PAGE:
A Roundup Of Surfbreak Protection Issues in May.
A special thanks this month to Marie Ockleford who has taken the time to redesign our newsletter template, much appreciated.
Northland Regional Council (NRC) is pushing ahead with plans to REDUCE protection for its regionally significant surf breaks –
NRC is “consulting” on which regional surfbreaks should be recognised in its Regional Coastal Plan – which is a requirement under the Resource Management Act where regional councils must give effect to the New Zealand Coastal Policy Statement (NZCPS).
NRC have predetermined that they will only recognise 12 -15 regional surfbreaks (in addition to the 4 Nationally recognized surfbreaks).
The reason given for this over the phone with SPS is that it would be “easier to manage” rather than identifying and mapping the 70 or so surfbreaks recognized in the Wavetrack New Zealand Surfing Guide (http://www.surf2surf.com/surf-guide.php ).
Wavetrack was recognized and accepted as a legitimate identification proxy by the NZCPS Board of Inquiry for identifying breaks of national significance. It follows on from this that the Wavetrack guide must be accepted as a legitimate proxy for regionally significant surfbreaks.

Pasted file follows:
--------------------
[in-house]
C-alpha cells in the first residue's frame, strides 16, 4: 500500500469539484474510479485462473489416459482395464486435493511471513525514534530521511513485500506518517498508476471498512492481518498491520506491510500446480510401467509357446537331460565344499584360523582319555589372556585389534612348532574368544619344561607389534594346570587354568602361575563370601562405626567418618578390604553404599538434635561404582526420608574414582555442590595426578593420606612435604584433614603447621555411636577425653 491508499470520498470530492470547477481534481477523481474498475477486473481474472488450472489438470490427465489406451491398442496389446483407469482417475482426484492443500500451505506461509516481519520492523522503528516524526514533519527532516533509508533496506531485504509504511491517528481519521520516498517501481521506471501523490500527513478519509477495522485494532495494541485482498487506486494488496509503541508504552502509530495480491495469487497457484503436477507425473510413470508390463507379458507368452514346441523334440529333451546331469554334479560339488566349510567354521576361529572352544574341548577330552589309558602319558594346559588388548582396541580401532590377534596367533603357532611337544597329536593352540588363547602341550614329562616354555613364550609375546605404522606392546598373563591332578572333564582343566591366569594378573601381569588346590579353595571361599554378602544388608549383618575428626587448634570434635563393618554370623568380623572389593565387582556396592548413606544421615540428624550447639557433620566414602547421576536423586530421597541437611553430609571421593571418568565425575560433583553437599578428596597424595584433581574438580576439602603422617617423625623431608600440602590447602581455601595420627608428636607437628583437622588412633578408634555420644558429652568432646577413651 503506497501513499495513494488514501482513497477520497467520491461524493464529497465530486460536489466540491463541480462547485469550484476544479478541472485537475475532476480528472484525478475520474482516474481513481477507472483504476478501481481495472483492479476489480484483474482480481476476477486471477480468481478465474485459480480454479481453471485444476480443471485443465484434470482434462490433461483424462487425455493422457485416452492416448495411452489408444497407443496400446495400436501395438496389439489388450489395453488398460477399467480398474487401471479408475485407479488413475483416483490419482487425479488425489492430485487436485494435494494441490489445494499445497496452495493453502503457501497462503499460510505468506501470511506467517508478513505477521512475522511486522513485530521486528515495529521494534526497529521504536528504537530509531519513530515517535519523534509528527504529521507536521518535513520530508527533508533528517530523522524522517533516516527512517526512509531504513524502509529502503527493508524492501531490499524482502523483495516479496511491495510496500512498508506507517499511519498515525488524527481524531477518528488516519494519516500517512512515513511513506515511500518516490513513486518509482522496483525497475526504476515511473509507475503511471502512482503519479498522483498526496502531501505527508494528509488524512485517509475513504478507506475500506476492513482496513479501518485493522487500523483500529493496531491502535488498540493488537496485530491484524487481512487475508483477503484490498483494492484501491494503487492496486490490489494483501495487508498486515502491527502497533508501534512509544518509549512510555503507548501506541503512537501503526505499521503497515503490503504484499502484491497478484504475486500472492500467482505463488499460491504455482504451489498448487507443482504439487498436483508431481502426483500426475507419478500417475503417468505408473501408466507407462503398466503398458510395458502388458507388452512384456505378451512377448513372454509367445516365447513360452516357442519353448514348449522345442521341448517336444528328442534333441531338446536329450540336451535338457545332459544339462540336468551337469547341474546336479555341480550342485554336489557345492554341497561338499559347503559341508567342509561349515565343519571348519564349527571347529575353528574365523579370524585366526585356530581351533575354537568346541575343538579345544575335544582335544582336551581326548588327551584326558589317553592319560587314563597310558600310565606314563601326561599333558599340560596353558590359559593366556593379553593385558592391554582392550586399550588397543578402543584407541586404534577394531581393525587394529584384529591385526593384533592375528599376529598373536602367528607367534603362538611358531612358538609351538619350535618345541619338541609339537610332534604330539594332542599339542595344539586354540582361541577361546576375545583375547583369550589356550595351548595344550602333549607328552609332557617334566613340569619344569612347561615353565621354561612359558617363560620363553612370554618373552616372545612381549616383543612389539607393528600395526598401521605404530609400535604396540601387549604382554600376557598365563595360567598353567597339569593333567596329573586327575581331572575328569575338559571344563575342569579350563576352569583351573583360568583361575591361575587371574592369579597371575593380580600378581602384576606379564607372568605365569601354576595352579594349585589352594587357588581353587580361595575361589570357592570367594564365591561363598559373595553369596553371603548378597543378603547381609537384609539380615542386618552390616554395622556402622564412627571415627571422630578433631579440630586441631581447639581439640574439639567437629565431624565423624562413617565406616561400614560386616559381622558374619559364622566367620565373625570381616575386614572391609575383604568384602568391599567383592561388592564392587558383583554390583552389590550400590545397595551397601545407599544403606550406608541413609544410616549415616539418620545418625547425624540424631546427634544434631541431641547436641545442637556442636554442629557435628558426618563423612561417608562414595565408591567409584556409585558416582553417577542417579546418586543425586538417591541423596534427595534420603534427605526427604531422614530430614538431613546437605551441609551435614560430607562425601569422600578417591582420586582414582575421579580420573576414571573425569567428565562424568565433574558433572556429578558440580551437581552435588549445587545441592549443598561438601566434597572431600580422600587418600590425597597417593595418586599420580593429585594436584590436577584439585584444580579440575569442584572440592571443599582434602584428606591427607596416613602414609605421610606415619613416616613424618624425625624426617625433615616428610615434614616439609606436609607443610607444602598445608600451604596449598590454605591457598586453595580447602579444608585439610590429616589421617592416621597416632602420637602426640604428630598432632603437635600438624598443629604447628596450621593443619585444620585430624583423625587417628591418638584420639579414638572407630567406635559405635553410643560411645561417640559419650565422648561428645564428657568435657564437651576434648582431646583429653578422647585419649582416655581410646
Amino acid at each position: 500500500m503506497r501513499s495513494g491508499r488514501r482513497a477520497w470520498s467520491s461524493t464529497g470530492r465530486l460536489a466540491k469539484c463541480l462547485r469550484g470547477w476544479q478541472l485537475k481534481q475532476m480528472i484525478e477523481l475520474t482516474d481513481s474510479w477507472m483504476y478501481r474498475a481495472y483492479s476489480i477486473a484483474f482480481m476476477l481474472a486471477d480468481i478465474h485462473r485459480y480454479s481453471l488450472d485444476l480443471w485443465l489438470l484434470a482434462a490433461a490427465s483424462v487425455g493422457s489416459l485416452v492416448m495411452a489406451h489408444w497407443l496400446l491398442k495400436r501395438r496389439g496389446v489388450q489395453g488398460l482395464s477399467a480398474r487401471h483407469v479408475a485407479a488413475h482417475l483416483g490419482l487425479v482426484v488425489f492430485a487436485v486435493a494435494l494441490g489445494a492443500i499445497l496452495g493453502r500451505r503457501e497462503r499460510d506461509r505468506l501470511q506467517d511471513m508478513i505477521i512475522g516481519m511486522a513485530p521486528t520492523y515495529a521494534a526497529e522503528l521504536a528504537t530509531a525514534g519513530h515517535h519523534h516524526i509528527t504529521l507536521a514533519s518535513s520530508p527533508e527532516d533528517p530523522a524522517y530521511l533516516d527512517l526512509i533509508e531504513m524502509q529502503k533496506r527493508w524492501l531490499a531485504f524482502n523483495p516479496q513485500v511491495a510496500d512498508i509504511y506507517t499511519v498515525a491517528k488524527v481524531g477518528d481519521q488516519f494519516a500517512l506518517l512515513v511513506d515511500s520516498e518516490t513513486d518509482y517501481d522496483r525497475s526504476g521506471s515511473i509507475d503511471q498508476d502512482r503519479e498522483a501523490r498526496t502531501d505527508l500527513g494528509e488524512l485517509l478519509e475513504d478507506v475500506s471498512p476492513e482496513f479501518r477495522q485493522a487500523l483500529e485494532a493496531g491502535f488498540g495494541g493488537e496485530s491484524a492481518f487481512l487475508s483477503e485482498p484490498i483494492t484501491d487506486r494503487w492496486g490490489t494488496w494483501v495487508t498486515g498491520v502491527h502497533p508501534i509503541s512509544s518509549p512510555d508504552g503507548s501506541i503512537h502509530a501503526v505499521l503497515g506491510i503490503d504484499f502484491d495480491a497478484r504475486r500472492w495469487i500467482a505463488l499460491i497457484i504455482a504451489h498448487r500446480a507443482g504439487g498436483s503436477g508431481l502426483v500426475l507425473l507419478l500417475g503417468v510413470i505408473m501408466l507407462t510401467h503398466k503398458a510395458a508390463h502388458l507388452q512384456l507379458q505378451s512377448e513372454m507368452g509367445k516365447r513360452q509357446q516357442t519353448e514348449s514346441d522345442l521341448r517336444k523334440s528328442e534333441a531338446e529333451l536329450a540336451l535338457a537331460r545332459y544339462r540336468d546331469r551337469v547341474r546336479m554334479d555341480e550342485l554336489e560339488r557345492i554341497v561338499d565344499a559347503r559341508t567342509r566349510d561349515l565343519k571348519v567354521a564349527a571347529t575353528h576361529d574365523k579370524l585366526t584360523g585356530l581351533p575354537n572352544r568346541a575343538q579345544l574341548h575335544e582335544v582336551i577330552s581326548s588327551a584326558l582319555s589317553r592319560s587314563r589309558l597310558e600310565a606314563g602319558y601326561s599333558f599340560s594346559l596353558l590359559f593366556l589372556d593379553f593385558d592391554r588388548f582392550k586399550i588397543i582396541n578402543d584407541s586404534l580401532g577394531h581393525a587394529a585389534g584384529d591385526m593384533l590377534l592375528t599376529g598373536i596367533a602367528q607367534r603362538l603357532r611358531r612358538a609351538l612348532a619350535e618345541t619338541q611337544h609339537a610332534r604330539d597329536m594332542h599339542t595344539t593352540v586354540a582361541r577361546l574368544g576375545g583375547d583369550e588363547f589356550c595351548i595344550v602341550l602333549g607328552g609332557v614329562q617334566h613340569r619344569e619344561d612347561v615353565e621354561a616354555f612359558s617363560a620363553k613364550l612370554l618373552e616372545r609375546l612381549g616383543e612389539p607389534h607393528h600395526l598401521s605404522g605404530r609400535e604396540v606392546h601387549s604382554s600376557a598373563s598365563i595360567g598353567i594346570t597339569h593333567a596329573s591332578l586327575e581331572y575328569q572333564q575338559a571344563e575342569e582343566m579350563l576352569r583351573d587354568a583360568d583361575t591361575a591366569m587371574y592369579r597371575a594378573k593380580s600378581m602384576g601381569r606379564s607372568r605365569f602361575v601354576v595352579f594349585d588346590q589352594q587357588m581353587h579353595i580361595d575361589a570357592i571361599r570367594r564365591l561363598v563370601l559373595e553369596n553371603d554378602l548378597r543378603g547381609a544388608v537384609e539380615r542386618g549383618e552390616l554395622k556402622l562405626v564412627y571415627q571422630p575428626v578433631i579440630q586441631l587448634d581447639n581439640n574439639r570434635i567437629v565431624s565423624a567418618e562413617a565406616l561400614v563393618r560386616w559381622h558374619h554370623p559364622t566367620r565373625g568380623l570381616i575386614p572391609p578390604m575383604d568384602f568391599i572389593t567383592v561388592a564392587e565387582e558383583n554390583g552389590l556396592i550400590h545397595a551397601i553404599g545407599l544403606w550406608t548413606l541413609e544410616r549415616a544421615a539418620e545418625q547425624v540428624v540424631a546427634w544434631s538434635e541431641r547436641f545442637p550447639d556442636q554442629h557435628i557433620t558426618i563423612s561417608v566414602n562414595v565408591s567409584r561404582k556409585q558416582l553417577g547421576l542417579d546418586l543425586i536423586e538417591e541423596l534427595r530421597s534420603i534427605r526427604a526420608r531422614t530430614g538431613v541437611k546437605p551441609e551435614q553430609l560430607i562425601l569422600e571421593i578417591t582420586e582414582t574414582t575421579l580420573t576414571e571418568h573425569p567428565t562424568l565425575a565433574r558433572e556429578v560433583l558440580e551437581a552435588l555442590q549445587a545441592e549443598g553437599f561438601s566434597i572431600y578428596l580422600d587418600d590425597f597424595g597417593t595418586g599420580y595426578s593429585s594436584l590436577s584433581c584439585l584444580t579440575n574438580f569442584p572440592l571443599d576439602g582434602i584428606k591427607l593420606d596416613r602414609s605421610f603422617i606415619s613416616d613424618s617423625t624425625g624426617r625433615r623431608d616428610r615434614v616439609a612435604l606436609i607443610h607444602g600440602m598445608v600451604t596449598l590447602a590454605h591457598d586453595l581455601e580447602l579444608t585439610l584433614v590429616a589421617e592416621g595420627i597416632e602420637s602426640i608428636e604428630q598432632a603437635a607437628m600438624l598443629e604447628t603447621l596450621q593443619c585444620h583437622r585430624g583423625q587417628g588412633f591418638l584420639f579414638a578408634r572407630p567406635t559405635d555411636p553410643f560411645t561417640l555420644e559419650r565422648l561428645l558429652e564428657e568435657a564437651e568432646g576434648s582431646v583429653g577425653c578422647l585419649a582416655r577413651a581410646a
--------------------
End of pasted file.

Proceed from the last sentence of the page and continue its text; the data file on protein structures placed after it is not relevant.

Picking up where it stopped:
SPS and one or two others were submitters to the NRC Regional Policy Statement, and asserted that surfbreaks should be recognised in that plan, but NRC staff assured us that surfbreak identification and recognition would be addressed in the Regional Coastal Plan, SPS were initially overlooked for this consultative group, and ended up with only 48 hours notice of the date set for their consultation workshop, and could not make it in the time given.
It’s obvious that any council cannot do “less than” the NZCPS requires, If the other 55 or so surfbreaks aren’t initially recognised, they will have no protection – its that simple.
SPS will be contacting those boardrider clubs that attended over the next few days, to gather their views and collaborate further.
The Powerpoint presentation for the 22 of April meeting can be downloaded here – www.surfbreak.org.nz/…/05/surfbreak-workshop-presentation.p… (4 MB)
Bay Of Plenty
A regional chapter of the Surfbreak Protection Society is forming – Mount Surfbreak Protection Society – The group is focused on the protection of surfbreaks from Matakana North to Papamoa with human induced activities in this coastal marine area being of specific concern, for more information contact the crew – firstname.lastname@example.org or email@example.com
Friday 8th of May – a good presentation to the Wellington City Council Long Term Plan by James Whitaker on behalf of both Wellington Boardriders and the Surfbreak Protection Society with regard to our joint concerns over the airport extension.
More info on the subject can be found on the Wellington Boardriders website: http://surfingwellington.com/